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MY STORY: Nairobi life lessons I learnt from my broken leg

Being a teacher, I would never have thought that one day I would break my leg. Unfortunately, during a school sports day on the 2nd of June 2011, it happened.

Breaking my leg has to be one of the most painful experiences I have ever had, both physically and mentally. I witnessed a lot during my healing process. I had a chance to see both the human and inhuman side of people I didn’t even know existed.


Many of my colleagues would call me every day, to hear how I was doing. I had visitors each and every day during my sick leave. I had a chance to re-evaluate who my real friends really were. The ones who reciprocated the love and care I once gave them. Others never bothered to know how I was coping. The only time they saw me was when I went back to work.

The Nairobi matatus had to be the worst experience I had during this period. You’d think giving way for someone on crutches should be a common sense thing, it isn’t.

Once, I was crossing the ‘road’ and an oncoming matatu showed no signs of stopping. Behind me another one was reversing so going back was not an option. My sixth sense told me to just stay put. The driver of the oncoming matatu even had the audacity to yell at me saying ‘if I knew I wasn’t able to walk, I should have stayed home.’

I don’t know what I did to deserve that. I was just a lady with a broken her leg trying to cross the road.


I dreaded doing errands in town. It was hell for me. People never gave me way, crutches and all. It was only logical that I should have extra space when it came to walking on a path. I never got that.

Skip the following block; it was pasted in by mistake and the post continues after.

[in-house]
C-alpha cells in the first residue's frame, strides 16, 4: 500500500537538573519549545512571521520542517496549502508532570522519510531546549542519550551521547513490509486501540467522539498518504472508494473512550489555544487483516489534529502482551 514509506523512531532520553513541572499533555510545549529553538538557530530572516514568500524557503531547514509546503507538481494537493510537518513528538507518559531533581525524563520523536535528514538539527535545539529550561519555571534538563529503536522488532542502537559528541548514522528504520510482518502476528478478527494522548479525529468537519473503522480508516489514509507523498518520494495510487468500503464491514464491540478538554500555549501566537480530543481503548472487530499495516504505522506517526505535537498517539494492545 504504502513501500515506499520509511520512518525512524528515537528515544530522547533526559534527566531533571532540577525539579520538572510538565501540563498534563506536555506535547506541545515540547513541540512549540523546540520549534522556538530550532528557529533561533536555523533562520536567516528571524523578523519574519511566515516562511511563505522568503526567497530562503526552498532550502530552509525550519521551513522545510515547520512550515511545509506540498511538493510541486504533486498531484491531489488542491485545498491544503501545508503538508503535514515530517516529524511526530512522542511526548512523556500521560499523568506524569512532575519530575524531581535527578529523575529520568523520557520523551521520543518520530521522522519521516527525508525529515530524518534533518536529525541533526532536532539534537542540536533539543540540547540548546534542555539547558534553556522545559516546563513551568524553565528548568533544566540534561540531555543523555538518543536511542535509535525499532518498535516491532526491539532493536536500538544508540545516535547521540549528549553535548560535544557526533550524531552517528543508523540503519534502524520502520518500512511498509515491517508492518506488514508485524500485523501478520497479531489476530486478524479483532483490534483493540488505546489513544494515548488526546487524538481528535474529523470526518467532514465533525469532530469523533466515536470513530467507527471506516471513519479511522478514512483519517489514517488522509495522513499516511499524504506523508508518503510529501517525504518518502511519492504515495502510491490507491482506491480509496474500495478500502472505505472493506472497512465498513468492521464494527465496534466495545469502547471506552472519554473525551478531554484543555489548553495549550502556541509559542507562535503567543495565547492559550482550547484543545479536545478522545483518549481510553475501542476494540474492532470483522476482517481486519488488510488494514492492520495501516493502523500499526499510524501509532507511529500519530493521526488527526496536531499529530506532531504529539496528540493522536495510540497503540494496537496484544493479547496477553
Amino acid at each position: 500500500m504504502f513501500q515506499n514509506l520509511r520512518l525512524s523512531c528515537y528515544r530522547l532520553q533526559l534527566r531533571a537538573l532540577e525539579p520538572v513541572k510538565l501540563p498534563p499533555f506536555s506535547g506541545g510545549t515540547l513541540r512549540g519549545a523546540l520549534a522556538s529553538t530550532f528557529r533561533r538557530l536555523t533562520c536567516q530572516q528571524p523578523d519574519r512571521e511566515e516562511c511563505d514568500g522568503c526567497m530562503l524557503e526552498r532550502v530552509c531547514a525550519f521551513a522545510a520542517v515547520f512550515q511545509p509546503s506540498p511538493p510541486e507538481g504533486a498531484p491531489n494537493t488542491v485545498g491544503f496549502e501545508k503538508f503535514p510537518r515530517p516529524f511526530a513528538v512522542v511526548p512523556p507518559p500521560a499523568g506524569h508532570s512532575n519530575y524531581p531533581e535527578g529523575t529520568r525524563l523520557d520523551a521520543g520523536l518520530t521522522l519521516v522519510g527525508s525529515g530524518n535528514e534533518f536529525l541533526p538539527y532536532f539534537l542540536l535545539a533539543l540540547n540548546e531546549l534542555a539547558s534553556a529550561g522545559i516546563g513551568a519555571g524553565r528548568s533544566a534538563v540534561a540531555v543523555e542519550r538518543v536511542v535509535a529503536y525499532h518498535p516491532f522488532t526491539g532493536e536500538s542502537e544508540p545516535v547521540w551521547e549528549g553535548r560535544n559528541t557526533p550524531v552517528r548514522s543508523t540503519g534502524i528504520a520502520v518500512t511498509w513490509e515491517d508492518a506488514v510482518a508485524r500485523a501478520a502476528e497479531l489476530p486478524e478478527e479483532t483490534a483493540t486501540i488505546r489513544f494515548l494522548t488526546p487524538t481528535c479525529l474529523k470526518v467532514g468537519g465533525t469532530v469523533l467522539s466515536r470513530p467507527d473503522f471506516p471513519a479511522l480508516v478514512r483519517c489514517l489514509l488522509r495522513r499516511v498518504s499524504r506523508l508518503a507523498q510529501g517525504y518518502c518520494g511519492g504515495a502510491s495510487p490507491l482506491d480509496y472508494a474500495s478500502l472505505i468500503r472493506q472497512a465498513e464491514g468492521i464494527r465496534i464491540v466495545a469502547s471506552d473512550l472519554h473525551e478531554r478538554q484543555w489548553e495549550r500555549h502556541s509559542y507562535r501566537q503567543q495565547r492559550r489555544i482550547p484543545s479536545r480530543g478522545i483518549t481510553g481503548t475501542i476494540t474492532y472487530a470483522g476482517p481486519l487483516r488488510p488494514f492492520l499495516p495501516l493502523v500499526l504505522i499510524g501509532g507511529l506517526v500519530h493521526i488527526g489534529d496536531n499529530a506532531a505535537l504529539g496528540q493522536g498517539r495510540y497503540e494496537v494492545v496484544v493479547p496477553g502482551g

People would bump into me, not caring about how I was struggling to walk on crutches. It was a struggle that I couldn’t avoid. I wondered how the permanently disabled did it, especially in the always congested downtown.

There were times I had to go to the bank or the supermarket and was forced to queue. Queuing is something that a person supporting herself with crutches can’t do. Rather than getting an opportunity to get served, people would just stare at me. It made me feel like I had some sort of deformity.

The staring is what made me the most uncomfortable. Anywhere I went all eyes were on me and my leg. Sometimes I even had to ask people why they were staring. They never answered. It is like they had no answer.


A broken leg is more than a one month ordeal. It is hard and scary to think about trying something new. The crutches and my physiotherapy were my something new.

I had to learn how to walk using crutches. The physiotherapy on its own was excruciating. I experienced a whole new level of pain every day. But it had to be done.

I had limited space and ability to move. I had to spend most of my time in bed because there is literally nothing I could do on crutches. The boredom was terrible. I couldn’t even cook for my family.


Breaking my leg was an eye opener. I got to see Nairobians through a whole new lens. I had a new appreciation for my family and my life. It was my most vulnerable moment. My appreciation for my daughters heightened. At least I can say that I had a helping hand.

The most important part however, is that I got to see the world through the eyes of the disabled. I sometimes never noticed them. Now I respect them for coping every day, what I couldn’t stand for a few months.

Caroline Kagose writes for Content Production Media. Content Production Media is a Nairobi based Media Company that creates content for print, online platforms, film and television.

Twitter: @CPMBelieve1